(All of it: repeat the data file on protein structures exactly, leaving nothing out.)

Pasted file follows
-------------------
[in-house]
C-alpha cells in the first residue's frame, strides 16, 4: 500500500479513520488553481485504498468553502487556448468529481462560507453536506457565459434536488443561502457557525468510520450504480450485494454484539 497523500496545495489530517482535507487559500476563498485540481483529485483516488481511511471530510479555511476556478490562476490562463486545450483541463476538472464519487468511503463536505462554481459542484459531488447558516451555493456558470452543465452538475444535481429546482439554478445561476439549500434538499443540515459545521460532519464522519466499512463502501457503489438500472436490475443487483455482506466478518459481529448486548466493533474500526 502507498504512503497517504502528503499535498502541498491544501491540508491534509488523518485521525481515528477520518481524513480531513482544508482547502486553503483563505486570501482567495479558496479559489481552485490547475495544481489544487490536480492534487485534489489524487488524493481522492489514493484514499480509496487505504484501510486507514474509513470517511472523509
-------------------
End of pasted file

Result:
[in-house]
C-alpha cells in the first residue's frame, strides 16, 4: 500500500479513520488553481485504498468553502487556448468529481462560507453536506457565459434536488443561502457557525468510520450504480450485494454484539 497523500496545495489530517482535507487559500476563498485540481483529485483516488481511511471530510479555511476556478490562476490562463486545450483541463476538472464519487468511503463536505462554481459542484459531488447558516451555493456558470452543465452538475444535481429546482439554478445561476439549500434538499443540515459545521460532519464522519466499512463502501457503489438500472436490475443487483455482506466478518459481529448486548466493533474500526 502507498504512503497517504502528503499535498502541498491544501491540508491534509488523518485521525481515528477520518481524513480531513482544508482547502486553503483563505486570501482567495479558496479559489481552485490547475495544481489544487490536480492534487485534489489524487488524493481522492489514493484514499480509496487505504484501510486507514474509513470517511472523509